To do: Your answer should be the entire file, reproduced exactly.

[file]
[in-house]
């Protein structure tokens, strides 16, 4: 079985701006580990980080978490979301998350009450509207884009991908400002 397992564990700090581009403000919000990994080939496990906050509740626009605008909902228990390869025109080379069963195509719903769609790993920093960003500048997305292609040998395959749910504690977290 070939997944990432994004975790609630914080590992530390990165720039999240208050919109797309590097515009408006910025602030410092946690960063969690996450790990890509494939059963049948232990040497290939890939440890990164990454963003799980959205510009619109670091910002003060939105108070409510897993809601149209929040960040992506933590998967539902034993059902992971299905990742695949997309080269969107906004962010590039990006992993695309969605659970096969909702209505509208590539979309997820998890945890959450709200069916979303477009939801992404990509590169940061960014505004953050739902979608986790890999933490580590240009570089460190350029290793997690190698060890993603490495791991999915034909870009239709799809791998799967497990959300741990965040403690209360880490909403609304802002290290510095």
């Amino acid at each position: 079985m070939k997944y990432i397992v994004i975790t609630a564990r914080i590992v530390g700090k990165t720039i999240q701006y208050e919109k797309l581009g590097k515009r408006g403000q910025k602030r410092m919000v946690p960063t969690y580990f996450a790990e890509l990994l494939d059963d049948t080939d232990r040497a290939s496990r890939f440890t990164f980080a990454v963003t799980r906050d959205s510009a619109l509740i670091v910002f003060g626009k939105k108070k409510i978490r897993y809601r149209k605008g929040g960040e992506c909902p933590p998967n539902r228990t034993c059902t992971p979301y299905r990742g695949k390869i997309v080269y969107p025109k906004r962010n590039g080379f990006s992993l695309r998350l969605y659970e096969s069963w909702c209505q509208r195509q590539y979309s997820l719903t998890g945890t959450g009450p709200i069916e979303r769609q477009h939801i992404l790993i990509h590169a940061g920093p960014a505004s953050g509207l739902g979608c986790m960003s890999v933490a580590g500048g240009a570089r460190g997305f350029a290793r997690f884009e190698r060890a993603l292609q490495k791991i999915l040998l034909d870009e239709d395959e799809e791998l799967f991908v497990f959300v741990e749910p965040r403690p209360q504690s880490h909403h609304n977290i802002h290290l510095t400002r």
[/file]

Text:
[in-house]
């Protein structure tokens, strides 16, 4: 079985701006580990980080978490979301998350009450509207884009991908400002 397992564990700090581009403000919000990994080939496990906050509740626009605008909902228990390869025109080379069963195509719903769609790993920093960003500048997305292609040998395959749910504690977290 070939997944990432994004975790609630914080590992530390990165720039999240208050919109797309590097515009408006910025602030410092946690960063969690996450790990890509494939059963049948232990040497290939890939440890990164990454963003799980959205510009619109670091910002003060939105108070409510897993809601149209929040960040992506933590998967539902034993059902992971299905990742695949997309080269969107906004962010590039990006992993695309969605659970096969909702209505509208590539979309997820998890945890959450709200069916979303477009939801992404990509590169940061960014505004953050739902979608986790890999933490580590240009570089460190350029290793997690190698060890993603490495791991999915034909870009239709799809791998799967497990959300741990965040403690209360880490909403609304802002290290510095």
């Amino acid at each position: 079985m070939k997944y990432i397992v994004i975790t609630a564990r914080i590992v530390g700090k990165t720039i999240q701006y208050e919109k797309l581009g590097k515009r408006g403000q910025k602030r410092m919000v946690p960063t969690y580990f996450a790990e890509l990994l494939d059963d049948t080939d232990r040497a290939s496990r890939f440890t990164f980080a990454v963003t799980r906050d959205s510009a619109l509740i670091v910002f003060g626009k939105k108070k409510i978490r897993y809601r149209k605008g929040g960040e992506c909902p933590p998967n539902r228990t034993c059902t992971p979301y299905r990742g695949k390869i997309v080269y969107p025109k906004r962010n590039g080379f990006s992993l695309r998350l969605y659970e096969s069963w909702c209505q509208r195509q590539y979309s997820l719903t998890g945890t959450g009450p709200i069916e979303r769609q477009h939801i992404l790993i990509h590169a940061g920093p960014a505004s953050g509207l739902g979608c986790m960003s890999v933490a580590g500048g240009a570089r460190g997305f350029a290793r997690f884009e190698r060890a993603l292609q490495k791991i999915l040998l034909d870009e239709d395959e799809e791998l799967f991908v497990f959300v741990e749910p965040r403690p209360q504690s880490h909403h609304n977290i802002h290290l510095t400002r």